Roles and principal casts
|March Workshop &
|Original Broadway Cast
|US Tour Cast
|Original Toronto Cast|
|Evan Hansen||Ben Platt||Ben Levi Ross||Robert Markus|
|Heidi Hansen||Rachel Bay Jones||Jessica Phillips||Jessica Sherman|
|Zoe Murphy||Barrett Wilbert Weed||Laura Dreyfuss||Maggie McKenna||Stephanie la Rochelle|
|Cynthia Murphy||Jennifer Laura Thompson||Christiane Noll||Claire Rankin|
|Larry Murphy||Michael Park||John Dossett||Michael Park||Aaron Lazar||Evan Buliung|
|Connor Murphy||Will Pullen||Mike Faist||Marrick Smith||Sean Patrick Dolan|
|Alana Beck||Erin Wilhelmi||Emily Walton||Alexis Molnar||Kristolyn Lloyd||Phoebe Koyabe||Shakura Dickson|
|Jared Kleinman||Alex Wyse||Will Roland||Jared Goldsmith||Alessandro Costantini|
Notable Broadway cast replacements
- Evan Hansen: Noah Galvin; Taylor Trensch
- Heidi Hansen: Lisa Brescia
- Connor Murphy: Alex Boniello
- Evan Hansen – A high school senior. He is assigned by his therapist to write letters to himself about why each day will be good, which becomes the catalyst for the plot of the story (hence the name, Dear Evan Hansen). He has never had any friends, and has had a crush on Zoe Murphy for a very long time. After Connor's death, he begins to tell lies of his being friends with Connor to the Murphy family because they found Evan's letter to himself folded up in Connor's pocket; they thought Connor wrote it to Evan. The first act centers on his outreach propelled by Connor's death, while the second act has him unleash his yearning towards the Murphys and his anger towards Heidi and Jared, who he believes have used him for validation and ignored him when they didn't need him.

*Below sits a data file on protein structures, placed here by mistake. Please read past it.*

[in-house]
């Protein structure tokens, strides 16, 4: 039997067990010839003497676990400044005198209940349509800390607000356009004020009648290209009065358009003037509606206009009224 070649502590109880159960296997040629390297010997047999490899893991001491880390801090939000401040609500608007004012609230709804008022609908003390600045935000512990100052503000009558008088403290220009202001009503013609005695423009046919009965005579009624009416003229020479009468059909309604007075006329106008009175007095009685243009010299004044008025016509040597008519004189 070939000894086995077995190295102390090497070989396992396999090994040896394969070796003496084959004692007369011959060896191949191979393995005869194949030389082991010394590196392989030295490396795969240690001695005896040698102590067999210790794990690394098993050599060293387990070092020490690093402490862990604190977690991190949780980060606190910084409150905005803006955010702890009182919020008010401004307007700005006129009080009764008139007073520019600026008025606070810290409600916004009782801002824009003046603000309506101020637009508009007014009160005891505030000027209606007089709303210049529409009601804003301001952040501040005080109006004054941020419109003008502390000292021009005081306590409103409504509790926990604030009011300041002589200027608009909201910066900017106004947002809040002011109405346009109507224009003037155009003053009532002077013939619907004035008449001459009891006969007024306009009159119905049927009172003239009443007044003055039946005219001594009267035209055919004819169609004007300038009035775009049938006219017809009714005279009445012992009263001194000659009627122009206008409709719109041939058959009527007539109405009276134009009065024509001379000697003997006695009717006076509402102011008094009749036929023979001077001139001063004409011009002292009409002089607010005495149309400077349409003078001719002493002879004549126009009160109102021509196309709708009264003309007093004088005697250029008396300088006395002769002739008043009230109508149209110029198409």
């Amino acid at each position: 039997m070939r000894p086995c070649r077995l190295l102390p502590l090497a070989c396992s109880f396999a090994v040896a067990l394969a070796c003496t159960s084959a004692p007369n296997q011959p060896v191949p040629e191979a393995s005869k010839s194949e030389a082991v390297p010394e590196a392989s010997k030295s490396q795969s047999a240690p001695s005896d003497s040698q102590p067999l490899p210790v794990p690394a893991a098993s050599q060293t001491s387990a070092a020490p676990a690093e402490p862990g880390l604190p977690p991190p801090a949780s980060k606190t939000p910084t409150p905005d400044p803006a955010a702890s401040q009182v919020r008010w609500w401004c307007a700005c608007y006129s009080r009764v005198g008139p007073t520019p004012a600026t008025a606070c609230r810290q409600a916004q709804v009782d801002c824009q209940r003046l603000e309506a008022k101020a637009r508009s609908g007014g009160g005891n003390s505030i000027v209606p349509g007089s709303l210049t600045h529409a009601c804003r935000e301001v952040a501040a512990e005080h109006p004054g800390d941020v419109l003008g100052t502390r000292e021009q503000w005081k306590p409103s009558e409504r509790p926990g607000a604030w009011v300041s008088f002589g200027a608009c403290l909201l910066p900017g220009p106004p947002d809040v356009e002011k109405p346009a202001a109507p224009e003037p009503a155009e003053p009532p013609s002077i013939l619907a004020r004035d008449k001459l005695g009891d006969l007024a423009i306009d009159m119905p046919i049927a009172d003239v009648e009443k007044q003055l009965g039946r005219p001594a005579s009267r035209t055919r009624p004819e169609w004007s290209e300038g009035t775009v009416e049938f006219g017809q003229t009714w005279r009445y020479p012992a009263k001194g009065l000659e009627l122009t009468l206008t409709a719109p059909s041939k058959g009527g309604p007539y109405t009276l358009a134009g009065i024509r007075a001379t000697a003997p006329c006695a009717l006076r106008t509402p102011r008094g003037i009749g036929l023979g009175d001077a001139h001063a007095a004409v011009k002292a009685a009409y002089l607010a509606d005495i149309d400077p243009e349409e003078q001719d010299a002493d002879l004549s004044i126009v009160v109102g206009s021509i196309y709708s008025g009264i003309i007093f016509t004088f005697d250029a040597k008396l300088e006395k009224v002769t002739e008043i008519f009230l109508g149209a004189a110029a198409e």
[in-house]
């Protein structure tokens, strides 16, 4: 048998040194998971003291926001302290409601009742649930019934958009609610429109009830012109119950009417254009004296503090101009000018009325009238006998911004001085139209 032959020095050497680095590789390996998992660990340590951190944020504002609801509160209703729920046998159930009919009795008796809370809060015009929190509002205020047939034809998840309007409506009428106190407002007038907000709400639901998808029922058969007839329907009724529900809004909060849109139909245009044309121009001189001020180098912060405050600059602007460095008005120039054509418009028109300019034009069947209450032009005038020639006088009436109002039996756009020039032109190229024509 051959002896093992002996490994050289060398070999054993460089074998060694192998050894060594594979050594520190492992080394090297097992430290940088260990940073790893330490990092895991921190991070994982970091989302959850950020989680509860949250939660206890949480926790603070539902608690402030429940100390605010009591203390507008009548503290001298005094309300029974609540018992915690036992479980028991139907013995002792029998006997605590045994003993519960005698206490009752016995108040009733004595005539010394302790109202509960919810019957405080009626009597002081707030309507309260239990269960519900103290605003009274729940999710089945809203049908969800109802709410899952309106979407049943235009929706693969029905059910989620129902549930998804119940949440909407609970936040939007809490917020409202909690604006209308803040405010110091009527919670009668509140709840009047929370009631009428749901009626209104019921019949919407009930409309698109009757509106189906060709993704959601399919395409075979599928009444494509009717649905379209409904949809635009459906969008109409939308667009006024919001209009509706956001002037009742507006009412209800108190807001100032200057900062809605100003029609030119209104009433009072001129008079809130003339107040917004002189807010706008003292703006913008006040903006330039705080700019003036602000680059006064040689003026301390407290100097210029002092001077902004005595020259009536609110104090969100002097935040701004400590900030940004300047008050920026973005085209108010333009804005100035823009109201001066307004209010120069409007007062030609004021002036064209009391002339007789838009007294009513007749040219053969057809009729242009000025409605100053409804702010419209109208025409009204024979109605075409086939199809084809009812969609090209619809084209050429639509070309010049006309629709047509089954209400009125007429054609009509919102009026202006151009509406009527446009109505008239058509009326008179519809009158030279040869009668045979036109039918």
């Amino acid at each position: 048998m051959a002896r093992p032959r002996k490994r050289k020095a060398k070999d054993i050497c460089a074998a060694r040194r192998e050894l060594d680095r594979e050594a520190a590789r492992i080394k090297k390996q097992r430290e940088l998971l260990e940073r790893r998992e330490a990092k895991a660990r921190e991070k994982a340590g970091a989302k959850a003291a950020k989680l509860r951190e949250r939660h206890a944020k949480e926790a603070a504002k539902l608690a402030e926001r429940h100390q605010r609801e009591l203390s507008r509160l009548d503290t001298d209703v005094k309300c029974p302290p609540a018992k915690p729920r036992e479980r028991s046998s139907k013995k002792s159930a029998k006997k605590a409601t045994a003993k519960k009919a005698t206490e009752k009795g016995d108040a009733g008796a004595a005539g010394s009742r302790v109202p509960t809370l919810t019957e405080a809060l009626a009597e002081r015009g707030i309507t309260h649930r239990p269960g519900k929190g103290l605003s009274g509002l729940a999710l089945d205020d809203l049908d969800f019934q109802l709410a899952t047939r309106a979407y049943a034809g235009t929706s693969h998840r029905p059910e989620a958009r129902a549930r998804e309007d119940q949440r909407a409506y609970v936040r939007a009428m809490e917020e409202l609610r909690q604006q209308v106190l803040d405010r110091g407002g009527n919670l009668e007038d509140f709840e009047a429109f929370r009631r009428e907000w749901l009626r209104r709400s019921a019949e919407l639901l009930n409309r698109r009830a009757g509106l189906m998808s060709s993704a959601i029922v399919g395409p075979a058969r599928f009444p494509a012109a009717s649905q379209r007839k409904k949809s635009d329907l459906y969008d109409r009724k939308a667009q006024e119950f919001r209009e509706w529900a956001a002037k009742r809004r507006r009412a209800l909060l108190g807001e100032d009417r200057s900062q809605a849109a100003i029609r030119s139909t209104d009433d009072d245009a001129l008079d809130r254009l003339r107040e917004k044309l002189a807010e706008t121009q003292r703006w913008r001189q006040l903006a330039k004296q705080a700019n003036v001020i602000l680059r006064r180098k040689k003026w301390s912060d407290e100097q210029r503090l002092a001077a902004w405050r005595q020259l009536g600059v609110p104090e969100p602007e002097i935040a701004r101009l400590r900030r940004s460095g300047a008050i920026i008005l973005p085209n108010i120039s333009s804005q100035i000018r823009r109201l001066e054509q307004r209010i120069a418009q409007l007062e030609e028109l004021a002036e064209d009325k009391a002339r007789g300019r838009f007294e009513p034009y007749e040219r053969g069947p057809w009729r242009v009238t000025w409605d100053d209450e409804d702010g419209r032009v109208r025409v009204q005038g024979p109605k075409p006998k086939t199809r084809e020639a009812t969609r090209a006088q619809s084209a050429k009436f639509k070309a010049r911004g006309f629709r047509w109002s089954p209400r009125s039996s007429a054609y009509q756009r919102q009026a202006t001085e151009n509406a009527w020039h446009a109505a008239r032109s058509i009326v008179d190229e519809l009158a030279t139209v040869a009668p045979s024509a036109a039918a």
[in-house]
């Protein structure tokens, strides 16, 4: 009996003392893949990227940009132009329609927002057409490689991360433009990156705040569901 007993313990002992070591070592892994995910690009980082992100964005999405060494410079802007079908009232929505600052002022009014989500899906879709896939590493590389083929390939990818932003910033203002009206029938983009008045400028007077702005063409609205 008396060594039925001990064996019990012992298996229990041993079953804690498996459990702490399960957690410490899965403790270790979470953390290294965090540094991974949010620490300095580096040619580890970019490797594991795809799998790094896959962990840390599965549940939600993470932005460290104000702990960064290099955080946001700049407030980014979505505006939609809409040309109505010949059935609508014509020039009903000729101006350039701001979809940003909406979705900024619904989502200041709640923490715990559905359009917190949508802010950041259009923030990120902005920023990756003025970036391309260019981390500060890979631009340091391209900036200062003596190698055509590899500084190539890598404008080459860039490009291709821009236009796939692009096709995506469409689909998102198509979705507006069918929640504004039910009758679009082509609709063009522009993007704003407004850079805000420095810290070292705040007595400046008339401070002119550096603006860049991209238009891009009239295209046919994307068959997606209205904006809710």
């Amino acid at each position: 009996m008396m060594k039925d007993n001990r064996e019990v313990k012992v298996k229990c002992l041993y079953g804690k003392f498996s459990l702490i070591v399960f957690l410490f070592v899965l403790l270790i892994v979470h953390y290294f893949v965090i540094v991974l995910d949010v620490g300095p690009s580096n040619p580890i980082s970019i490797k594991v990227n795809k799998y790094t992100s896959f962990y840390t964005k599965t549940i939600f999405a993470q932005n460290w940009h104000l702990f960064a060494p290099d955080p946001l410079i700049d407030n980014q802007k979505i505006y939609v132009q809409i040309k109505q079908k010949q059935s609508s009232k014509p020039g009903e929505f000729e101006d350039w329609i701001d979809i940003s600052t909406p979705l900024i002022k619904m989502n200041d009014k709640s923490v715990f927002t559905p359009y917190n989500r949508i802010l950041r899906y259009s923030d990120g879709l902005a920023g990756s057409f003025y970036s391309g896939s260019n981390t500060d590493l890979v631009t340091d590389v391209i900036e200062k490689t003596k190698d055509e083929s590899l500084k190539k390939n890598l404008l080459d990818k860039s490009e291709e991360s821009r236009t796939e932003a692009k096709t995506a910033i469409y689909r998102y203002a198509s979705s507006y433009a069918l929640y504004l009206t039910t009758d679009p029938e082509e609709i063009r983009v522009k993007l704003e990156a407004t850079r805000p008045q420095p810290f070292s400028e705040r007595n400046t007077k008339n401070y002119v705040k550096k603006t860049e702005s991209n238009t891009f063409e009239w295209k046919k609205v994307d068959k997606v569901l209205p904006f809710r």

- Heidi Hansen – Evan's mother, a nurse's aide who attends paralegal school at night, often leaving Evan on his own as a result. She tries to connect with Evan, but struggles because she doesn't personally understand what he goes through on a daily basis. Having been left by her ex-husband years prior to raise Evan on her own, she exhibits possessive and jealous behavior once she learns of the Murphys' interest in securing Evan's future. However, she comes to see her failings and Evan's concealed sorrow as a wake-up-call not to hide from her son.
- Zoe Murphy – Connor's younger sister and Evan's longtime crush. She was never close to Connor, even hated him and thought he was a monster, but wishes she had known him better and turns to Evan after he lies and says he was friends with Connor. She is initially mad at Evan when he comes clean about the lies, but eventually forgives him a year later.